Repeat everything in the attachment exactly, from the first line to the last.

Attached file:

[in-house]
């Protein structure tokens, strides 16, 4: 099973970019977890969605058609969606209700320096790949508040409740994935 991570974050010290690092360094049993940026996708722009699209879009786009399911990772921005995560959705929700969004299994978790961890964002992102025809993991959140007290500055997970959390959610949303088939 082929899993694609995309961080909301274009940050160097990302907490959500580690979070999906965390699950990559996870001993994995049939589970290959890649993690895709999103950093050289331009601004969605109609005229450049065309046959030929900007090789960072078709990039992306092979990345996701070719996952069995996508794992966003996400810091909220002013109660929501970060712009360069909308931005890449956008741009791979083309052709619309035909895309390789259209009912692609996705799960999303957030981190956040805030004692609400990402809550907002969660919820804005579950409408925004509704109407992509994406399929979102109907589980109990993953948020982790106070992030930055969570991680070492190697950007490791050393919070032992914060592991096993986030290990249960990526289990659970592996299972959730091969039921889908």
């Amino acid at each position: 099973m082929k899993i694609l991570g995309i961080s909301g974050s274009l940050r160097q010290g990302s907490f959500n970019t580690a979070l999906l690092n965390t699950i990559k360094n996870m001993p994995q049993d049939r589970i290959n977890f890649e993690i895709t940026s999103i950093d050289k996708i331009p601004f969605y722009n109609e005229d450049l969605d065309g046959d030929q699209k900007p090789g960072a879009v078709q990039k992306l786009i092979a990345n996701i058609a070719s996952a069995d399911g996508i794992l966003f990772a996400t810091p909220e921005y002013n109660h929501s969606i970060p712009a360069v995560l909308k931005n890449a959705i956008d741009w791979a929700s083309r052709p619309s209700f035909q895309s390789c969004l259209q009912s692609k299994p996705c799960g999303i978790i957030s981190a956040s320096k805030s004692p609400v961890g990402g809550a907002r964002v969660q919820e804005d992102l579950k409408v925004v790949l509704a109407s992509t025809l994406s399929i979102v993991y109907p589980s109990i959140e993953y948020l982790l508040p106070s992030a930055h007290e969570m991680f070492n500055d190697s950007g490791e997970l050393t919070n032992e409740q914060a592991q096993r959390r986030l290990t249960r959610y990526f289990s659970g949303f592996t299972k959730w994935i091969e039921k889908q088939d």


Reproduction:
[in-house]
């Protein structure tokens, strides 16, 4: 099973970019977890969605058609969606209700320096790949508040409740994935 991570974050010290690092360094049993940026996708722009699209879009786009399911990772921005995560959705929700969004299994978790961890964002992102025809993991959140007290500055997970959390959610949303088939 082929899993694609995309961080909301274009940050160097990302907490959500580690979070999906965390699950990559996870001993994995049939589970290959890649993690895709999103950093050289331009601004969605109609005229450049065309046959030929900007090789960072078709990039992306092979990345996701070719996952069995996508794992966003996400810091909220002013109660929501970060712009360069909308931005890449956008741009791979083309052709619309035909895309390789259209009912692609996705799960999303957030981190956040805030004692609400990402809550907002969660919820804005579950409408925004509704109407992509994406399929979102109907589980109990993953948020982790106070992030930055969570991680070492190697950007490791050393919070032992914060592991096993986030290990249960990526289990659970592996299972959730091969039921889908």
């Amino acid at each position: 099973m082929k899993i694609l991570g995309i961080s909301g974050s274009l940050r160097q010290g990302s907490f959500n970019t580690a979070l999906l690092n965390t699950i990559k360094n996870m001993p994995q049993d049939r589970i290959n977890f890649e993690i895709t940026s999103i950093d050289k996708i331009p601004f969605y722009n109609e005229d450049l969605d065309g046959d030929q699209k900007p090789g960072a879009v078709q990039k992306l786009i092979a990345n996701i058609a070719s996952a069995d399911g996508i794992l966003f990772a996400t810091p909220e921005y002013n109660h929501s969606i970060p712009a360069v995560l909308k931005n890449a959705i956008d741009w791979a929700s083309r052709p619309s209700f035909q895309s390789c969004l259209q009912s692609k299994p996705c799960g999303i978790i957030s981190a956040s320096k805030s004692p609400v961890g990402g809550a907002r964002v969660q919820e804005d992102l579950k409408v925004v790949l509704a109407s992509t025809l994406s399929i979102v993991y109907p589980s109990i959140e993953y948020l982790l508040p106070s992030a930055h007290e969570m991680f070492n500055d190697s950007g490791e997970l050393t919070n032992e409740q914060a592991q096993r959390r986030l290990t249960r959610y990526f289990s659970g949303f592996t299972k959730w994935i091969e039921k889908q088939d």